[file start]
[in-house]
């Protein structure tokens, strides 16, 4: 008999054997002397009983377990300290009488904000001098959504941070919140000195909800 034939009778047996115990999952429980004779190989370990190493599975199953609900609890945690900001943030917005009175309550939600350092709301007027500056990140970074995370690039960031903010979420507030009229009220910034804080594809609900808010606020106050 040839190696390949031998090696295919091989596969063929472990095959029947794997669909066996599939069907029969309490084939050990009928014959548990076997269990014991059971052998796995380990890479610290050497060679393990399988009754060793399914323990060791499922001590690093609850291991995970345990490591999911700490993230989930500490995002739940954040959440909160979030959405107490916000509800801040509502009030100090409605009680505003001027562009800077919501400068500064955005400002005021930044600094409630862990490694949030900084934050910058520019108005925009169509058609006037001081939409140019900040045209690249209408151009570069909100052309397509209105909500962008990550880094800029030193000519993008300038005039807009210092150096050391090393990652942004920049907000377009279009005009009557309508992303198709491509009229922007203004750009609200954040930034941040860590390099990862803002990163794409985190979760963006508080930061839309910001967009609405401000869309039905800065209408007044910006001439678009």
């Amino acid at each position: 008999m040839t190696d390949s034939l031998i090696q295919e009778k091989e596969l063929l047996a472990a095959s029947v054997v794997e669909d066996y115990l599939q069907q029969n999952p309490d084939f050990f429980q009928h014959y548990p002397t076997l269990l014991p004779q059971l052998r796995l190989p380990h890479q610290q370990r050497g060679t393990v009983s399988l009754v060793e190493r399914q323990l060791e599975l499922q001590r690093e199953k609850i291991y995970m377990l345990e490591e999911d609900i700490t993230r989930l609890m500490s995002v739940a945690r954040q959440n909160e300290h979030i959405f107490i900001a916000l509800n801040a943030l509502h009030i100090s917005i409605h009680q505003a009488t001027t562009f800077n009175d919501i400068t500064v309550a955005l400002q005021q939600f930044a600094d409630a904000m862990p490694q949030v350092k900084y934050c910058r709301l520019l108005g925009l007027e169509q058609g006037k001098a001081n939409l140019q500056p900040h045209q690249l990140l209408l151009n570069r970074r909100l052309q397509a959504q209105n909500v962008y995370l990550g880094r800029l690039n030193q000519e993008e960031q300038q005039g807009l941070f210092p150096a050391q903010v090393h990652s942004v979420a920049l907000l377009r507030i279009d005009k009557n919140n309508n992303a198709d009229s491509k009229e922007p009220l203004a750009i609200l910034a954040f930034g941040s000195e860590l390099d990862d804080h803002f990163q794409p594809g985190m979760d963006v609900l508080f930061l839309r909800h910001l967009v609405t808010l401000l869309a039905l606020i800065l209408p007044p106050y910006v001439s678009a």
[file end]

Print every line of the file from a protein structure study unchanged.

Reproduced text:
[in-house]
């Protein structure tokens, strides 16, 4: 008999054997002397009983377990300290009488904000001098959504941070919140000195909800 034939009778047996115990999952429980004779190989370990190493599975199953609900609890945690900001943030917005009175309550939600350092709301007027500056990140970074995370690039960031903010979420507030009229009220910034804080594809609900808010606020106050 040839190696390949031998090696295919091989596969063929472990095959029947794997669909066996599939069907029969309490084939050990009928014959548990076997269990014991059971052998796995380990890479610290050497060679393990399988009754060793399914323990060791499922001590690093609850291991995970345990490591999911700490993230989930500490995002739940954040959440909160979030959405107490916000509800801040509502009030100090409605009680505003001027562009800077919501400068500064955005400002005021930044600094409630862990490694949030900084934050910058520019108005925009169509058609006037001081939409140019900040045209690249209408151009570069909100052309397509209105909500962008990550880094800029030193000519993008300038005039807009210092150096050391090393990652942004920049907000377009279009005009009557309508992303198709491509009229922007203004750009609200954040930034941040860590390099990862803002990163794409985190979760963006508080930061839309910001967009609405401000869309039905800065209408007044910006001439678009």
């Amino acid at each position: 008999m040839t190696d390949s034939l031998i090696q295919e009778k091989e596969l063929l047996a472990a095959s029947v054997v794997e669909d066996y115990l599939q069907q029969n999952p309490d084939f050990f429980q009928h014959y548990p002397t076997l269990l014991p004779q059971l052998r796995l190989p380990h890479q610290q370990r050497g060679t393990v009983s399988l009754v060793e190493r399914q323990l060791e599975l499922q001590r690093e199953k609850i291991y995970m377990l345990e490591e999911d609900i700490t993230r989930l609890m500490s995002v739940a945690r954040q959440n909160e300290h979030i959405f107490i900001a916000l509800n801040a943030l509502h009030i100090s917005i409605h009680q505003a009488t001027t562009f800077n009175d919501i400068t500064v309550a955005l400002q005021q939600f930044a600094d409630a904000m862990p490694q949030v350092k900084y934050c910058r709301l520019l108005g925009l007027e169509q058609g006037k001098a001081n939409l140019q500056p900040h045209q690249l990140l209408l151009n570069r970074r909100l052309q397509a959504q209105n909500v962008y995370l990550g880094r800029l690039n030193q000519e993008e960031q300038q005039g807009l941070f210092p150096a050391q903010v090393h990652s942004v979420a920049l907000l377009r507030i279009d005009k009557n919140n309508n992303a198709d009229s491509k009229e922007p009220l203004a750009i609200l910034a954040f930034g941040s000195e860590l390099d990862d804080h803002f990163q794409p594809g985190m979760d963006v609900l508080f930061l839309r909800h910001l967009v609405t808010l401000l869309a039905l606020i800065l209408p007044p106050y910006v001439s678009a």